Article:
Essay, Pages 6 (1489 words)
In the play Murmuring Judges, written by David Hare and published in 1991, the legal establishment is presented as many things; traditional, well-educated, conceited, sexist, haughty and exclusive, among much more in which I am about to discuss during this essay.
The legal establishment is presented as ‘out of touch’, where the professionals think that because they are more qualified and more experienced, they are automatically better than any lower class of people. They talk about their clients as if they’re basically worthless, like when Sir Peter and the Judge are discussing the recent case Sir Peter lost (Act One, Scene Two, p.
3.) and Sir Peter says ‘It was a very trivial affair’, ‘It turned out to be a silly sort of warehouse robbery’. We can clearly see that he is very snobby about this, thinks himself better than to give legal aid, as it was a type of charity case because Gerard McKinnon couldn’t afford an attorney.
They are also shown to be out of touch when Sir Peter says nonchalantly, ‘Everyone listens to Desert Island discs.
’ When in reality, this is just as he knows, as Desert Island discs was on BBC Radio 4, which is a radio station with a target audience of middle-class white adults with the dry, typically ‘British’ sense of humour. This is reflected in the dramatic techniques used when, nearing the end of the scene, it says ‘Sir Peter is on familiar ground’ as the couple are discussing how much money he has raised (through Irina, of course, though he would never admit this as she is female, and in this stereotypical pecking order; men come before females and therefore have to ‘be the best’ and ‘do the best’ and ‘earn the most money’.
) This shows that Sir Peter is comfortable boasting and showing-off about being part of the elite who can afford to donate £1,000,000 to the ‘threat to justice, new legislation campaign’, when in reality there are much more pressing and needy causes, again showing that the legal professionals are the elite, out of touch members of society.
The legal establishment are also shown to be highly sexist, so much that they blatantly disregard Irina right in front of her, making fun of her in a slyly obvious way. This is reflected in the language used in the play, as Hare has written ‘Irina is standing one dutiful pace behind her silk.’ (Act One, Scene Two, p.4.) Here he is basically meaning that Irina being both a woman and black, knows where she stands; in the background. Realistically, she knows she is lucky to have this job, because just a few years earlier it would have been a ridiculous proposal to have a black woman as a lawyer, and therefore stands that one pace behind, as a mark of respect for her employer as she is yet to gain from him.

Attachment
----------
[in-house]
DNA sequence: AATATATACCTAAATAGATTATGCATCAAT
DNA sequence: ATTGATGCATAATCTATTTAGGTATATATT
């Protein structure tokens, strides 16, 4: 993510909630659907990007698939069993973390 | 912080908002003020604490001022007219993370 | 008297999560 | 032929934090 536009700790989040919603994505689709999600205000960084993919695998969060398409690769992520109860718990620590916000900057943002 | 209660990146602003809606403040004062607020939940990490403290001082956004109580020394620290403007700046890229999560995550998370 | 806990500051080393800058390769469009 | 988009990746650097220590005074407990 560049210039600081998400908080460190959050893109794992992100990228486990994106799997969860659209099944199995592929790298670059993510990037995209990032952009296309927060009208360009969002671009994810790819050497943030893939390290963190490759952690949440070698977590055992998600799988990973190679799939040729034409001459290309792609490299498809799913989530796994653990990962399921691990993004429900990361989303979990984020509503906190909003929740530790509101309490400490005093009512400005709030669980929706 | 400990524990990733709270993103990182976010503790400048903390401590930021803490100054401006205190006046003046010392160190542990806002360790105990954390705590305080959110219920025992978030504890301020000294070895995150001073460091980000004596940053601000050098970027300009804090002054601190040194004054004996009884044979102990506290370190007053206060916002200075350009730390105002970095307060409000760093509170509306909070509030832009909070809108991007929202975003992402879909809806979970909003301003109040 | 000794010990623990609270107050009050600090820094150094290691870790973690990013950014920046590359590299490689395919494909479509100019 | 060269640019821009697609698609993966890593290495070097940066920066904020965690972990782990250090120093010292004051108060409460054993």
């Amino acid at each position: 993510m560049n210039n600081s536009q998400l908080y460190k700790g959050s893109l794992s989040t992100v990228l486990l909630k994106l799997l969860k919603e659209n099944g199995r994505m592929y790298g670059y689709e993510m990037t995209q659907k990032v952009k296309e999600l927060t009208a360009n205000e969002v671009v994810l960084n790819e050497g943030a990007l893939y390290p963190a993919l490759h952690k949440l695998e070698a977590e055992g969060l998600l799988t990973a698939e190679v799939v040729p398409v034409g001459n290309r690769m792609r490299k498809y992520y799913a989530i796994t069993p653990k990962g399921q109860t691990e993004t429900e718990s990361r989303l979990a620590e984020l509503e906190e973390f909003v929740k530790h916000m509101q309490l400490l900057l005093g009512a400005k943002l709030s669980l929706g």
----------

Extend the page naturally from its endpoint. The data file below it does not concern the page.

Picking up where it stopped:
The element of controversial sexism is apparent throughout the play. In Scene Three, Woody gives Irina the proposal as instructed by Sir Peter, ‘You’re to go and take in a little Mozart, he said. Then you’ll work on here afterwards.’ Basically, what Woody is saying is that Irina has no choice but to be Sir Peter’s piece of eye-candy for the night; notice the definite instructive, imperative verb ‘you’re to go’, as in you are to go, you have to go, you have no choice or you are fired. There is a kind of determination in Woody as he says this, and we can feel it even as we read the play.
The sexism incorporated into the play is reflected very much when, on page seven it says, ‘…but Irina is impassive, her own view hidden.’ In this sentence the word ‘own’ stands out to me very much as it is a pre-modifier. Without the word ‘own’, it could just be that Irina is doesn’t actually have an opinion of what the men are saying, or that she isn’t very interested in what they have to say, but the use of the word ‘own’ shows that she in fact isn’t really allowed to have her own opinion, that if she did show her true feelings, she’d probably be shot down by the men, who would gang up on her. It shows that Irina knows her place in the business, and knows to keep schtum.